In this series, Shanghai Mamas will feature amazing people within our community. You may have seen their names in WeChat, or have met them in person. Now you will learn what makes them thrive in Shanghai.
This week, we introduce you to long-time Shanghai Mama Louise Roy. Louise has been an integral part of the Shanghai Mamas community for over 10 years. And if you have had a baby in Shanghai, it is very likely you have come across her name.
By profession, Louise is a certified childbirth Doula, Lactation Specialist and Director of Operations at Ferguson Health. Louise is the go-to person for many of us during those magical, yet scary (and sometimes painful!) early days of motherhood. And countless women have sought her help with the rewarding, yet challenging task of breastfeeding.
I myself will never forget the time Louise patiently sat behind me in a dark delivery room bathroom applying warm water to my back for what felt like hours, as I gave birth to my second baby.
However, this is what you likely already know about Louise. What you probably don’t know is this very talented woman has many hobbies, one of them being furniture refurbishing and renewing.
It all started when she was a teenager in high school and was given a closet she absolutely disliked. Having grown up with a father that was a handyman around the house, she’d learned a few things so put her talents to good use and refurbished the whole closet herself. This piece, she says, still sits in her parent’s home to this day.
Nowadays, Louise has a small workshop of her own in her back lane where she takes the old pieces she finds on the streets of Shanghai and gives them new life and purpose. Using her tools and creativity she picks up a broken chest of drawers, or renovates a cabinet and repurposes it as a super funky bar. Her work is lively, creative and unique.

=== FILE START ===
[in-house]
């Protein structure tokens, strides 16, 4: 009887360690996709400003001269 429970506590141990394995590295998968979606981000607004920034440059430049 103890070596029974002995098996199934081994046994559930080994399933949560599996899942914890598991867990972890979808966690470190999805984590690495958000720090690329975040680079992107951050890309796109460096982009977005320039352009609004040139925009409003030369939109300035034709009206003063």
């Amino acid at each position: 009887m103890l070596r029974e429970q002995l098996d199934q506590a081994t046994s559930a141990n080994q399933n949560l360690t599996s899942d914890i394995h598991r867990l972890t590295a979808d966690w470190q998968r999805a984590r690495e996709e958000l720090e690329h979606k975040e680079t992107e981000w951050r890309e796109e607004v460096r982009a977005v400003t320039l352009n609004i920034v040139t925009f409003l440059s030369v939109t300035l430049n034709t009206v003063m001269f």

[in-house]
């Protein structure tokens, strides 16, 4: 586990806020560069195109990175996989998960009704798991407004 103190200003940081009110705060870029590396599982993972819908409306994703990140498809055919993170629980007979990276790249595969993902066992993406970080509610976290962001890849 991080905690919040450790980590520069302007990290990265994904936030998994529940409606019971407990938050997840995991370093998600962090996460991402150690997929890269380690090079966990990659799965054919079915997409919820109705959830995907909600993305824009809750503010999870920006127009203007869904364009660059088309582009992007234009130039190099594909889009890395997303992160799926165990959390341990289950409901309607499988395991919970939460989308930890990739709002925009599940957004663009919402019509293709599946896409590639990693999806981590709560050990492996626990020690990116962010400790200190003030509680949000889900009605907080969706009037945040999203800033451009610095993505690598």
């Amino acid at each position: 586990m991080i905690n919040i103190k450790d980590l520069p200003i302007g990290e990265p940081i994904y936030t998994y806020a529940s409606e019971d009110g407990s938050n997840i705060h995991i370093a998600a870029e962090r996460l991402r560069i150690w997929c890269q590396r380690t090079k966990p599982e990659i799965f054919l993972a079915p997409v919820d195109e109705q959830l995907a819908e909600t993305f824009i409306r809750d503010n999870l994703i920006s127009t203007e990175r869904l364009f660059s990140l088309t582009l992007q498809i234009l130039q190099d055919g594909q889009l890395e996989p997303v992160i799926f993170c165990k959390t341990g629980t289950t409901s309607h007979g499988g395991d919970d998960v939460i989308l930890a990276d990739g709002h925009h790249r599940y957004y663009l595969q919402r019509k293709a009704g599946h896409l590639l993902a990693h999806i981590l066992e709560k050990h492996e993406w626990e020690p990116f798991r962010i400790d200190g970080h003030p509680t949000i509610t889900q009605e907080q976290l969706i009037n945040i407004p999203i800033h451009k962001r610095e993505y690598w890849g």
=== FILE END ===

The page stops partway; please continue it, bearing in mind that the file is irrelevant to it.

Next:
To Louise, refurbishing furniture is a multifaceted activity that ticks more than one box for her. For a start, it addresses the issue of living in a disposable society in which things are too quickly disposed of. So she finds these pieces, breathes new life into them and finds them a new home.
Additionally, her hobby has a therapeutic component. Being in maternal care, she is constantly communicating, exchanging and listening. Not only that, it is an area of work that is emotionally demanding. Withdrawing herself to the solitude of her workshop allows her to have that alone time in which she can decompress as well as reflect about her days.
Of course, I had to ask what were the intersecting points between her work in maternal care and her furniture venture. Apart from the more obvious aspect of giving life and someone or something a ‘new chapter’, Louise explains there is an additional aspect of individualization of care.
In furniture renewing it is necessary to look at a piece and design a plan that is specific to that piece. The same goes for maternity care: there is no one-fits-all approach as every woman is unique, any care provided must be tailor made.
Louise highlights there is an even greater lesson we can all learn from this story, and that is we need to stop looking at things, and people, as if they are broken.
“Old furniture is not broken, babies are not broken”, she says, “but our society is too quick to put that label on things as well as on people and we can do better.”
Once Louise explained this, her surprising hobby didn’t seem so surprising anymore. After all, she can look beyond what most of us would call problems and see potential, be that a new mom with difficulties breastfeeding, a piece of furniture or a challenging baking project. Did I mention she’s also an amazing baker and can create the most amazing dinosaur cakes? I guess that is a story for another time.